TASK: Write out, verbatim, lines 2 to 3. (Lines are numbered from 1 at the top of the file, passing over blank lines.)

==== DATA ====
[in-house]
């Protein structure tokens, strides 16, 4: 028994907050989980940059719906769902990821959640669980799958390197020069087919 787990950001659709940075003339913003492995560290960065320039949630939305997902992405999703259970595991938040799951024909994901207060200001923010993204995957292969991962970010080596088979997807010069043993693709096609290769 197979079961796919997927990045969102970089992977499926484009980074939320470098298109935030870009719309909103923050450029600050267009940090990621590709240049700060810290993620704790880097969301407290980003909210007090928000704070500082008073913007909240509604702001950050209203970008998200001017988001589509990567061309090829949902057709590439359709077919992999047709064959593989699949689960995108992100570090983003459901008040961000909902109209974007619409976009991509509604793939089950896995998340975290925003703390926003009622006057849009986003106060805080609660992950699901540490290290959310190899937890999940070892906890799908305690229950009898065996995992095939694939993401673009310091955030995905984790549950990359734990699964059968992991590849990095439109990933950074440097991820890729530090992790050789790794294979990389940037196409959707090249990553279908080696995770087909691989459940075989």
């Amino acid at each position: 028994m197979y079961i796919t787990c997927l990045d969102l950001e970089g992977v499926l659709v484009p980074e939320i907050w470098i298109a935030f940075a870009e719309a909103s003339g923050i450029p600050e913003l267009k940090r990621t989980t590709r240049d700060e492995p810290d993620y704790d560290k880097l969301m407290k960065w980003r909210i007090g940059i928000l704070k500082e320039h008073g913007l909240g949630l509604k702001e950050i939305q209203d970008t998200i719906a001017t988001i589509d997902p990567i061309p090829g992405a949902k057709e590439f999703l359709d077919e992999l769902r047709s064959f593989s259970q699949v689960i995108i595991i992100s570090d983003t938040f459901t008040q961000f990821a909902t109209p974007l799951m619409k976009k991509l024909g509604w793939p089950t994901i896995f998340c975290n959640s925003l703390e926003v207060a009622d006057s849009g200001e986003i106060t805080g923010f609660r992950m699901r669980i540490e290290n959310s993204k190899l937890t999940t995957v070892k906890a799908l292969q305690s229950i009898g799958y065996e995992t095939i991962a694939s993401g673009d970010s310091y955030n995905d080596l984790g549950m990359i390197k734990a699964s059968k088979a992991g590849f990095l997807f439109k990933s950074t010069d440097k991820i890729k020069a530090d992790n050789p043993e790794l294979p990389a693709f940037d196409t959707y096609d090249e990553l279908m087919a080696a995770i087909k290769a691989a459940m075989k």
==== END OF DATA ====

């Protein structure tokens, strides 16, 4: 028994907050989980940059719906769902990821959640669980799958390197020069087919 787990950001659709940075003339913003492995560290960065320039949630939305997902992405999703259970595991938040799951024909994901207060200001923010993204995957292969991962970010080596088979997807010069043993693709096609290769 197979079961796919997927990045969102970089992977499926484009980074939320470098298109935030870009719309909103923050450029600050267009940090990621590709240049700060810290993620704790880097969301407290980003909210007090928000704070500082008073913007909240509604702001950050209203970008998200001017988001589509990567061309090829949902057709590439359709077919992999047709064959593989699949689960995108992100570090983003459901008040961000909902109209974007619409976009991509509604793939089950896995998340975290925003703390926003009622006057849009986003106060805080609660992950699901540490290290959310190899937890999940070892906890799908305690229950009898065996995992095939694939993401673009310091955030995905984790549950990359734990699964059968992991590849990095439109990933950074440097991820890729530090992790050789790794294979990389940037196409959707090249990553279908080696995770087909691989459940075989």
């Amino acid at each position: 028994m197979y079961i796919t787990c997927l990045d969102l950001e970089g992977v499926l659709v484009p980074e939320i907050w470098i298109a935030f940075a870009e719309a909103s003339g923050i450029p600050e913003l267009k940090r990621t989980t590709r240049d700060e492995p810290d993620y704790d560290k880097l969301m407290k960065w980003r909210i007090g940059i928000l704070k500082e320039h008073g913007l909240g949630l509604k702001e950050i939305q209203d970008t998200i719906a001017t988001i589509d997902p990567i061309p090829g992405a949902k057709e590439f999703l359709d077919e992999l769902r047709s064959f593989s259970q699949v689960i995108i595991i992100s570090d983003t938040f459901t008040q961000f990821a909902t109209p974007l799951m619409k976009k991509l024909g509604w793939p089950t994901i896995f998340c975290n959640s925003l703390e926003v207060a009622d006057s849009g200001e986003i106060t805080g923010f609660r992950m699901r669980i540490e290290n959310s993204k190899l937890t999940t995957v070892k906890a799908l292969q305690s229950i009898g799958y065996e995992t095939i991962a694939s993401g673009d970010s310091y955030n995905d080596l984790g549950m990359i390197k734990a699964s059968k088979a992991g590849f990095l997807f439109k990933s950074t010069d440097k991820i890729k020069a530090d992790n050789p043993e790794l294979p990389a693709f940037d196409t959707y096609d090249e990553l279908m087919a080696a995770i087909k290769a691989a459940m075989k």